Home > Health Library > Prostaglandin Analogs for Glaucoma
medicines are given in eyedrop form.
Prostaglandin analogs have turquoise bottle caps. If you need to use more than one type of eyedrop, you may need to take each medicine in a certain order. You can use the color of the bottle cap to help you keep track of each type of eyedrop.
If you are using more than one type of eyedrop, wait 5 minutes between the different eyedrop medicines.
Prostaglandin analogs reduce pressure
inside the eye (intraocular pressure, or IOP) by increasing the
removal of fluid (aqueous humor) from the eye.
Prostaglandin analogs are used to
reduce intraocular pressure in people who have glaucoma or high intraocular pressure
(ocular hypertension). They can be used alone or in combination with other
Prostaglandin analogs are effective in lowering the pressure inside the eye, which lowers
the risk of damage to the optic nerve. These medicines typically lower IOP by 25% to 30%.1
Prostaglandin analogs are the most frequently used medicines for glaucoma treatment.
All medicines have side effects. But many people don't feel the side effects, or they are able to deal with them. Ask your pharmacist about the side effects of each medicine you take. Side effects are also listed in the information that comes with your medicine.
Here are some important things to think about:
Call 911 or other emergency services right away if you have:
Call your doctor if you have:
Common side effects of this medicine include:
See Drug Reference for a full list of side effects. (Drug Reference is not available in all systems.)
The colored part of your eye (iris) may change color if you take prostaglandin analogs. It's most likely to occur if you have hazel eyes. These medicines may also cause the eyelid to darken and eyelashes to grow longer. These changes could last forever. They would affect only the eye that's being treated.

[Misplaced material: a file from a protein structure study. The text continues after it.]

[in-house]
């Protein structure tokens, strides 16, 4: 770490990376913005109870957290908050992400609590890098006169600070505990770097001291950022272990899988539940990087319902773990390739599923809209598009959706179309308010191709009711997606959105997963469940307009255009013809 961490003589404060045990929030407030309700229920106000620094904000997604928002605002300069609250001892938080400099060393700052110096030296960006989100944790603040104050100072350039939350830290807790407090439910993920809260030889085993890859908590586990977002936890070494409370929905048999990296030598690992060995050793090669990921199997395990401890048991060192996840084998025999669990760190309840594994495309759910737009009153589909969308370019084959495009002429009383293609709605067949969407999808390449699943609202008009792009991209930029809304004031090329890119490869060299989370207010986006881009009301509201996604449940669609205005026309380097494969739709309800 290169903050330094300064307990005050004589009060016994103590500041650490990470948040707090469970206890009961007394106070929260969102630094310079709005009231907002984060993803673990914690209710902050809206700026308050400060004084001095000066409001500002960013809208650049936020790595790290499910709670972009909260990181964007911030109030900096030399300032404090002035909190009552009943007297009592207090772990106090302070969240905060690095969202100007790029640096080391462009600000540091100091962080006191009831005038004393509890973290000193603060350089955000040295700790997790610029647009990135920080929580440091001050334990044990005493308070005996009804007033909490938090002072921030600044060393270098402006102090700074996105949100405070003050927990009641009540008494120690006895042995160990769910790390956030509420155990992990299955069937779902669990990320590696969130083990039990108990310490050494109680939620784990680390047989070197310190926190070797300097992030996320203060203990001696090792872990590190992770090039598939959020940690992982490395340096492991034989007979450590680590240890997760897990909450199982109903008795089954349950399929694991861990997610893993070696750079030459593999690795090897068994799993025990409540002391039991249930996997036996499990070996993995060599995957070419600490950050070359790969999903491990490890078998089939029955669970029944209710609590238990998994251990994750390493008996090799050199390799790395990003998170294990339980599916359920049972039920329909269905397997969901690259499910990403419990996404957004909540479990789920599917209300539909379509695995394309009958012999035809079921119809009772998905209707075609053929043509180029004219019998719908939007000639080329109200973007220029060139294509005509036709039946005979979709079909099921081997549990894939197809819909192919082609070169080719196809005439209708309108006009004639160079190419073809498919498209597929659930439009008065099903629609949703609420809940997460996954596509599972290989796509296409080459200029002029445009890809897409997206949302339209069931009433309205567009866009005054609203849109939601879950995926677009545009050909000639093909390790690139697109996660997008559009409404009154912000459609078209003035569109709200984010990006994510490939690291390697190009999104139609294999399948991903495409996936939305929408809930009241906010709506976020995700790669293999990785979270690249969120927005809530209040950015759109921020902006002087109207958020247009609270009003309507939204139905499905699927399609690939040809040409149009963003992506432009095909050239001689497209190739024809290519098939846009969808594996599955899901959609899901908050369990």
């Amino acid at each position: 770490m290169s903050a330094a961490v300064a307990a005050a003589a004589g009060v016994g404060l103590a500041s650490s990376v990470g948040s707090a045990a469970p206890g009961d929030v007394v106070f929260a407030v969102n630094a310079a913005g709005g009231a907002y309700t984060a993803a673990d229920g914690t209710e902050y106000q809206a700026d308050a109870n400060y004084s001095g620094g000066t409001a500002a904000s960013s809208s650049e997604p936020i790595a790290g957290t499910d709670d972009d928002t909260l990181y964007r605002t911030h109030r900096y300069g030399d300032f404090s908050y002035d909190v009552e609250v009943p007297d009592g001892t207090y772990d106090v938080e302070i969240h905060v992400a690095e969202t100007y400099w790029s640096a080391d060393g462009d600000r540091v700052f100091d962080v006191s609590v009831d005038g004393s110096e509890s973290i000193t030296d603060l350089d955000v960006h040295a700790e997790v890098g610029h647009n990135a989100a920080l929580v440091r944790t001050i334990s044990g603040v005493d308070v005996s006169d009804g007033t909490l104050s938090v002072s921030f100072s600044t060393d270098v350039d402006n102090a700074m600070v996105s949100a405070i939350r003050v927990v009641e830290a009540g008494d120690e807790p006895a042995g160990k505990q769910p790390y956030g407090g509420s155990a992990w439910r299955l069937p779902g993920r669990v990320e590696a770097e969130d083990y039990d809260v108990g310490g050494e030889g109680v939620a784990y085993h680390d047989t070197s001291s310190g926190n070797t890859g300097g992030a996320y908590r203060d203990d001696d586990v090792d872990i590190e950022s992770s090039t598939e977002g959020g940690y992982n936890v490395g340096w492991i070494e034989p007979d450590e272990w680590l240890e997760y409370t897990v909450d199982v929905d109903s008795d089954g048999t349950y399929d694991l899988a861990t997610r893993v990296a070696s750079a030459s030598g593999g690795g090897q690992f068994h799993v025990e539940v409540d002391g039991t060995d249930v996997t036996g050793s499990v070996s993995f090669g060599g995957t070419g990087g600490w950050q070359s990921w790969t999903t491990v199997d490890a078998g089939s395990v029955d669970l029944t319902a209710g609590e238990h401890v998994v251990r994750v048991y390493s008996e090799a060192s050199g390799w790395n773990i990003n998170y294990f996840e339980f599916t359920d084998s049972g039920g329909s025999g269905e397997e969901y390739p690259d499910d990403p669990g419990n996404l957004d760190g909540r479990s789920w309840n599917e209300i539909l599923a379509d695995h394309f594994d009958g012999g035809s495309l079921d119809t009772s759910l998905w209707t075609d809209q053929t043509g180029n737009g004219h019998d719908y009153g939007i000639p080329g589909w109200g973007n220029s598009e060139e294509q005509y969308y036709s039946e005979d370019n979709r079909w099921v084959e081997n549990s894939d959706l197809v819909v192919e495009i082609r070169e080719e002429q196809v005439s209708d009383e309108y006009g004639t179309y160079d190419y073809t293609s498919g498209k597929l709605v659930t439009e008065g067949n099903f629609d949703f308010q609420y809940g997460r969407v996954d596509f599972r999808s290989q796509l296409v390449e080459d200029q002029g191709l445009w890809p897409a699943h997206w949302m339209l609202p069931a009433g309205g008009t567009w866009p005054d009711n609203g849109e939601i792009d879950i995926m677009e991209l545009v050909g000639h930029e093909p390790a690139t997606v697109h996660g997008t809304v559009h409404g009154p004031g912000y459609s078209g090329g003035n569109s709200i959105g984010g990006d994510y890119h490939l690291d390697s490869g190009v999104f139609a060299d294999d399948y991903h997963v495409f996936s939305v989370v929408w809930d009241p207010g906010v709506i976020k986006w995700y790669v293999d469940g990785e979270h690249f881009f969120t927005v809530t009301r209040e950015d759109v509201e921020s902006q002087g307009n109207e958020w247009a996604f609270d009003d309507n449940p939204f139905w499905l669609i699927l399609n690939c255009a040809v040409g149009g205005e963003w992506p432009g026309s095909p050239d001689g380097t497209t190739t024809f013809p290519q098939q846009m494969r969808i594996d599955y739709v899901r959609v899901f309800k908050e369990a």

Latanoprost may cause your eyes to become more sensitive to light. You may want to avoid bright light or wear sunglasses.
Prostaglandin analogs should be
used with caution by people who have infections or inflammation in the eye, who have had cataract surgery or other
problems with the lens of the eye, or who are at risk for swelling in the
macula at the back of the eye.
People who wear contact lenses
need to take their contacts out before putting these eyedrops into their eyes.
The contacts can be reinserted 15 minutes after using the eyedrops.
Medicine is one of the many tools your doctor has to treat a health problem. Taking medicine as your doctor suggests will improve your health and may prevent future problems. If you don't take your medicines properly, you may be putting your health (and perhaps your life) at risk.
There are many reasons why people have trouble taking their medicine. But in most cases, there is something you can do. For suggestions on how to work around common problems, see the topic Taking Medicines as Prescribed.
If you are pregnant, breast-feeding, or planning to get pregnant, do not use any medicines unless your doctor tells you to. Some medicines can harm your baby. This includes prescription and over-the-counter medicines, vitamins, herbs, and supplements. And make sure that all your doctors know that you are pregnant, breast-feeding, or planning to get pregnant.
Follow-up care is a key part of your treatment and safety. Be sure to make and go to all appointments, and call your doctor if you are having problems. It's also a good idea to know your test results and keep a list of the medicines you take.
Complete the new medication information form (PDF)(What is a PDF document?) to help you understand this medication.
Abramowicz M (2010). Drugs for some common eye disorders. Treatment Guidelines From The Medical Letter, 9(99): 1–8.
Current as of:
June 4, 2014
Adam Husney, MD - Family Medicine & Christopher J. Rudnisky, MD, MPH, FRCSC - Ophthalmology
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